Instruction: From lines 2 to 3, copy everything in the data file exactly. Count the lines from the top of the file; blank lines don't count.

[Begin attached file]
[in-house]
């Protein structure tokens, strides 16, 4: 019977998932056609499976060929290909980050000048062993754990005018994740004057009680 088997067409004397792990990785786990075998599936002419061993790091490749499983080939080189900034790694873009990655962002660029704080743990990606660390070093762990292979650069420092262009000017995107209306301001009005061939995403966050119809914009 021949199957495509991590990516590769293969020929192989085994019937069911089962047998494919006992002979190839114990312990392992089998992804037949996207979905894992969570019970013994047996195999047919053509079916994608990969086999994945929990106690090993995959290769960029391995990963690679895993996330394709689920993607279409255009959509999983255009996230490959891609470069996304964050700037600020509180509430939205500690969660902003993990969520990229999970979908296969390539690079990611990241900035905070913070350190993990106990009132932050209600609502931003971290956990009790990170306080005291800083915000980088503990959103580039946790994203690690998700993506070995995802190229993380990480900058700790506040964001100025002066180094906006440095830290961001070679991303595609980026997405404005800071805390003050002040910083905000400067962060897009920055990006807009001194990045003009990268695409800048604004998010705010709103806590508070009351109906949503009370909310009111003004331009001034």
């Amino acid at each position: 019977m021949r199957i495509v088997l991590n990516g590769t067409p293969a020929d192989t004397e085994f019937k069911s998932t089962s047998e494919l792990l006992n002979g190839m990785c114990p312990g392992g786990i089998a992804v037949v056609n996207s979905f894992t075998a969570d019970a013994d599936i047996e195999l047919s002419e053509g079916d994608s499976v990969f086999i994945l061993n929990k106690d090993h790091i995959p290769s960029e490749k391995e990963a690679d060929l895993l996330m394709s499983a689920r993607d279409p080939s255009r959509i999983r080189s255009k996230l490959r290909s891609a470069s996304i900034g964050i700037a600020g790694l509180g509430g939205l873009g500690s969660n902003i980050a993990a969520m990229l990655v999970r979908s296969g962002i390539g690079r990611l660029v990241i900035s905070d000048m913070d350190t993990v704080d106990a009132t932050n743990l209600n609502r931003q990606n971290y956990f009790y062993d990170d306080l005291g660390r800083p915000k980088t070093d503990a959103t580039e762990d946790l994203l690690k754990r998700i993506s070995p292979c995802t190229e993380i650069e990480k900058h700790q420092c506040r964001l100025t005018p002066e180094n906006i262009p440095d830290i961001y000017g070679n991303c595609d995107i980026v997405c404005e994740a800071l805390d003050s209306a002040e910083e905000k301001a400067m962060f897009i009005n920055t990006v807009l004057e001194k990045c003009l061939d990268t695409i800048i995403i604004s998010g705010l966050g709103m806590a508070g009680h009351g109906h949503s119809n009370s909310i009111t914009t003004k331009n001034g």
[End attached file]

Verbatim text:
């Protein structure tokens, strides 16, 4: 019977998932056609499976060929290909980050000048062993754990005018994740004057009680 088997067409004397792990990785786990075998599936002419061993790091490749499983080939080189900034790694873009990655962002660029704080743990990606660390070093762990292979650069420092262009000017995107209306301001009005061939995403966050119809914009 021949199957495509991590990516590769293969020929192989085994019937069911089962047998494919006992002979190839114990312990392992089998992804037949996207979905894992969570019970013994047996195999047919053509079916994608990969086999994945929990106690090993995959290769960029391995990963690679895993996330394709689920993607279409255009959509999983255009996230490959891609470069996304964050700037600020509180509430939205500690969660902003993990969520990229999970979908296969390539690079990611990241900035905070913070350190993990106990009132932050209600609502931003971290956990009790990170306080005291800083915000980088503990959103580039946790994203690690998700993506070995995802190229993380990480900058700790506040964001100025002066180094906006440095830290961001070679991303595609980026997405404005800071805390003050002040910083905000400067962060897009920055990006807009001194990045003009990268695409800048604004998010705010709103806590508070009351109906949503009370909310009111003004331009001034």
């Amino acid at each position: 019977m021949r199957i495509v088997l991590n990516g590769t067409p293969a020929d192989t004397e085994f019937k069911s998932t089962s047998e494919l792990l006992n002979g190839m990785c114990p312990g392992g786990i089998a992804v037949v056609n996207s979905f894992t075998a969570d019970a013994d599936i047996e195999l047919s002419e053509g079916d994608s499976v990969f086999i994945l061993n929990k106690d090993h790091i995959p290769s960029e490749k391995e990963a690679d060929l895993l996330m394709s499983a689920r993607d279409p080939s255009r959509i999983r080189s255009k996230l490959r290909s891609a470069s996304i900034g964050i700037a600020g790694l509180g509430g939205l873009g500690s969660n902003i980050a993990a969520m990229l990655v999970r979908s296969g962002i390539g690079r990611l660029v990241i900035s905070d000048m913070d350190t993990v704080d106990a009132t932050n743990l209600n609502r931003q990606n971290y956990f009790y062993d990170d306080l005291g660390r800083p915000k980088t070093d503990a959103t580039e762990d946790l994203l690690k754990r998700i993506s070995p292979c995802t190229e993380i650069e990480k900058h700790q420092c506040r964001l100025t005018p002066e180094n906006i262009p440095d830290i961001y000017g070679n991303c595609d995107i980026v997405c404005e994740a800071l805390d003050s209306a002040e910083e905000k301001a400067m962060f897009i009005n920055t990006v807009l004057e001194k990045c003009l061939d990268t695409i800048i995403i604004s998010g705010l966050g709103m806590a508070g009680h009351g109906h949503s119809n009370s909310i009111t914009t003004k331009n001034g």